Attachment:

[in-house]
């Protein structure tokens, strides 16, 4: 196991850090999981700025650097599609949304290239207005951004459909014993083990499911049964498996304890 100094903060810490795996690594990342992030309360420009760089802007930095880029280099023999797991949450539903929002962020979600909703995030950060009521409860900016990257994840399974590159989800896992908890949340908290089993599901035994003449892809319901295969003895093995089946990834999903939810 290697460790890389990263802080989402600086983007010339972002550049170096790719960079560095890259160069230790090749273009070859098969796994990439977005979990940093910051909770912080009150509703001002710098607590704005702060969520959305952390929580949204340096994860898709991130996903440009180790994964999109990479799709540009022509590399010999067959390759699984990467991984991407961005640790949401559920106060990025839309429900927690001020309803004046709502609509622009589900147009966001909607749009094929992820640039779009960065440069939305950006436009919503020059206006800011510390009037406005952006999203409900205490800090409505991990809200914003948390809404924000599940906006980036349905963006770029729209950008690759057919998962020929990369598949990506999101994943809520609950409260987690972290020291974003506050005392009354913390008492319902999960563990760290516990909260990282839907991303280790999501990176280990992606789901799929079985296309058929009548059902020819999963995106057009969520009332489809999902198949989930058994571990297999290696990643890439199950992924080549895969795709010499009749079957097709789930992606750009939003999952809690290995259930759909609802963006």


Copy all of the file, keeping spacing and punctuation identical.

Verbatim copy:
[in-house]
């Protein structure tokens, strides 16, 4: 196991850090999981700025650097599609949304290239207005951004459909014993083990499911049964498996304890 100094903060810490795996690594990342992030309360420009760089802007930095880029280099023999797991949450539903929002962020979600909703995030950060009521409860900016990257994840399974590159989800896992908890949340908290089993599901035994003449892809319901295969003895093995089946990834999903939810 290697460790890389990263802080989402600086983007010339972002550049170096790719960079560095890259160069230790090749273009070859098969796994990439977005979990940093910051909770912080009150509703001002710098607590704005702060969520959305952390929580949204340096994860898709991130996903440009180790994964999109990479799709540009022509590399010999067959390759699984990467991984991407961005640790949401559920106060990025839309429900927690001020309803004046709502609509622009589900147009966001909607749009094929992820640039779009960065440069939305950006436009919503020059206006800011510390009037406005952006999203409900205490800090409505991990809200914003948390809404924000599940906006980036349905963006770029729209950008690759057919998962020929990369598949990506999101994943809520609950409260987690972290020291974003506050005392009354913390008492319902999960563990760290516990909260990282839907991303280790999501990176280990992606789901799929079985296309058929009548059902020819999963995106057009969520009332489809999902198949989930058994571990297999290696990643890439199950992924080549895969795709010499009749079957097709789930992606750009939003999952809690290995259930759909609802963006």